At 34 years old, Dwayne (Adjgaliaq) Drescher (BEd’16) is not exactly a senior citizen.
So it’s no wonder Drescher was surprised when an Elder gave him the nickname, “grandfather.”
“I often questioned him why he would say that and he would never answer. He was always very quiet and he would giggle about this,” said Drescher, who lives in Inuvik with his wife Deanna and three young daughters.
Finally, one day, the Elder provided the answer.
Drescher’s nickname “grandfather” was given because he was named after Freddie Carpenter, who bore the Inuvialuktun name Adjgaliaq. Carpenter was a well-known hunter/trapper in the territory who often travelled from Tuktuuyaqtuuq (Tuktoyaktuk) to Ikaariaq (Sachs Harbour) by boat to trap and trade Arctic fox fur.
Dwayne’s grandmother knew Freddie Carpenter and gave Dwayne his Inuvialuktun name Adjgaliaq (pronounced Uhj-gul-ee-ak), after him.
“The Elder told me I reminded him so much of Adjgaliaq (Carpenter), his grandfather, that he would just call me ‘Ataataga.’ I felt honoured that he respected my namesake so much, that he nicknamed me his grandfather. I guess what he was saying was that there is no age to wisdom. That’s what I took from it. Grandfather was a wise man.”
With that trait, no one should be surprised that Drescher, who was born in Fort Smith, NWT, and raised in Tuktuuyaqtuuq and Inuuvik (Inuvik), was recently presented with a Northwest Territories Ministerial Literacy outstanding education award. The award is given to teachers who contribute greatly to teaching and enhancing literacy in the territory.
Drescher was also the Most Outstanding Graduate in the College of Education during his fall graduation for his bachelor’s degree he received with distinction. Not only was he good at the theoretical aspects of education, but now also with the experience of the practical aspects as well.
Becoming a teacher was a direction the USask alumnus says came naturally to him. After graduating from the Indian Teacher Education Program (ITEP) program at the University of Saskatchewan (USask), Drescher eventually moved back to Inuuvik to teach reading and writing skills to all ages of elementary school children. He is Inuvialuk and teaches Inuvialuktun, the native language of the area, at East Three School in Inuvik.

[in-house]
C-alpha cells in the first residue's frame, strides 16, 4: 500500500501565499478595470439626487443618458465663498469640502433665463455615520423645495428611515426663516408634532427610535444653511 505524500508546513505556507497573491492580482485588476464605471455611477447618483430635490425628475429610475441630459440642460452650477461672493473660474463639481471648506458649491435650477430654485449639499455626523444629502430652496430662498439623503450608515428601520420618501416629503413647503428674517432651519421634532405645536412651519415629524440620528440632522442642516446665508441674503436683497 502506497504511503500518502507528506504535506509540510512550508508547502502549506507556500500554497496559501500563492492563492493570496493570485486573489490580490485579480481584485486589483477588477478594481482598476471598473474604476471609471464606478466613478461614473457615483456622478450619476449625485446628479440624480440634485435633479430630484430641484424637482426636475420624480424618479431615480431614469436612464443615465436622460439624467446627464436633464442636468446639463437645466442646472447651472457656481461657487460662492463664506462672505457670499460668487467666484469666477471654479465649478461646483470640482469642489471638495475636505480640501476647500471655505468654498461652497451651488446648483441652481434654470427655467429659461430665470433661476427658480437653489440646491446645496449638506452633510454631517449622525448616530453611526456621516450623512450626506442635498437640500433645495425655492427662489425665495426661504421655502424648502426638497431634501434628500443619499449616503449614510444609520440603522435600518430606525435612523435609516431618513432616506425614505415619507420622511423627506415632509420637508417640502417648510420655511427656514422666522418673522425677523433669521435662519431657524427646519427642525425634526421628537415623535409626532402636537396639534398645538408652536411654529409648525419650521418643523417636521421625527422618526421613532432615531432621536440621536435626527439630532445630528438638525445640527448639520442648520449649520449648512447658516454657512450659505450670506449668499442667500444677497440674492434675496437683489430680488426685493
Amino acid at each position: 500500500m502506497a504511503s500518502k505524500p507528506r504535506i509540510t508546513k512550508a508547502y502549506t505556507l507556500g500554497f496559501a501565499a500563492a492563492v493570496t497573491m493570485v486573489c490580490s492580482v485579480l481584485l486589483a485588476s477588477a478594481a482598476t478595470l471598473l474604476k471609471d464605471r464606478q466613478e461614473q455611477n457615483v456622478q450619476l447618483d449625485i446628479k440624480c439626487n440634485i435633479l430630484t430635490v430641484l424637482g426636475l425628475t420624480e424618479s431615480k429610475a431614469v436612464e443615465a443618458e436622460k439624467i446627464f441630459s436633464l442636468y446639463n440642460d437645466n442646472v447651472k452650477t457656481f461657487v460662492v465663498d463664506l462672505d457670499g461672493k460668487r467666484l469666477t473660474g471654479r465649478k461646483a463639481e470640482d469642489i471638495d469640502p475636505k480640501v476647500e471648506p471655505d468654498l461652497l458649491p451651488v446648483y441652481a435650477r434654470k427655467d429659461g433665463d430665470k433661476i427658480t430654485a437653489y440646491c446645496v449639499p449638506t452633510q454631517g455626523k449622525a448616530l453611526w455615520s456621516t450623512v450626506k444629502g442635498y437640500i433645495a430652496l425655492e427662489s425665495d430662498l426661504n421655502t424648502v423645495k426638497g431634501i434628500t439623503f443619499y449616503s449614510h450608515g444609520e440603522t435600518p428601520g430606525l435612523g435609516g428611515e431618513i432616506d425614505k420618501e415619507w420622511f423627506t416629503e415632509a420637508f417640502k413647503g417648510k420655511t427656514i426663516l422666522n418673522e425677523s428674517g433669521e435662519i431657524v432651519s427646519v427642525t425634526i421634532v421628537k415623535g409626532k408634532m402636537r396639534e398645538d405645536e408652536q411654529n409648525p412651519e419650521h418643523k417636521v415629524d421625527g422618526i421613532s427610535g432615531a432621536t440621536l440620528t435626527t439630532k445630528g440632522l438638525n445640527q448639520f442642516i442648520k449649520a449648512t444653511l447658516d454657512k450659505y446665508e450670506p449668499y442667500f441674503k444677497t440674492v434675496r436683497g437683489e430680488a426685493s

Drescher followed in his father’s teaching footsteps who also graduated with a Bachelor of Education in 1998 from USask.
Drescher’s Inuvialuktun name Adjgaliaq was passed to him from his grandmother, who saw similar traits in him as an infant that Carpenter had shown. The name Adjgaliaq translates into English as “created by hands.” Where Drescher lives now, the local dialect translates his name into “big hands.”
“Now, when people say my name, they look right at my hands to see if they match my name,” he said.
Ironically, Drescher really does have large hands. He can palm a basketball.
It was Drescher’s father who pointed out that teaching was something that came naturally to him.
“He said to me, ‘You know, Dwayne. You’ve always been a leader. You’ve always taught people, no matter what you have been doing. I’ve seen you teach people how to skateboard. I’ve seen you teach people how to play hacky sack. It just comes natural to you.’”
Drescher’s father laid it out to him, telling him he had a gift with language and teaching was something that should be nurtured.
“In that moment, I kind of had an epiphany,” recalled Drescher. “Knowing that not many people speak the language, I wanted there to be change. I wanted lots of people to start learning the language.”
Before long, Drescher embarked on his teaching path through a local college and ended up doing a two-month summer program through the University of Alberta, the Canadian Indigenous Languages and Literacy Development Institute (CILLDI), before applying to USask’s ITEP program. While he spent the majority of his youth in the Northwest Territories, he spent a year in Saskatoon while his dad was in university, so the USask campus was not foreign to him when he arrived.
After graduation, he started applying for teaching positions. Drescher was eager to get going because it was very important to him to start teaching his language to his people.
“Just give me a job because I want to teach in my community to my people,” he said. “That was always one of my goals – to educate and to inspire my people.”
He was urged to not return home until he had experience teaching somewhere else, but the draw back home was too strong.
When Drescher did put his signature to the job offer to be a language teacher in Inuvik, he almost felt a sense of relief.
“I felt like I had succeeded. This is what I wanted to do.”
After Drescher received the award this winter, he admits to being a little surprised by the recognition and accolades.
“I was really humbled because I know of so many educators out there that I think work much harder than I do that without a doubt deserve the award far more than I.”
Drescher’s reaction to receiving the prestigious award speaks volumes about his passion and maturity far beyond his years – almost like he was a grandfather.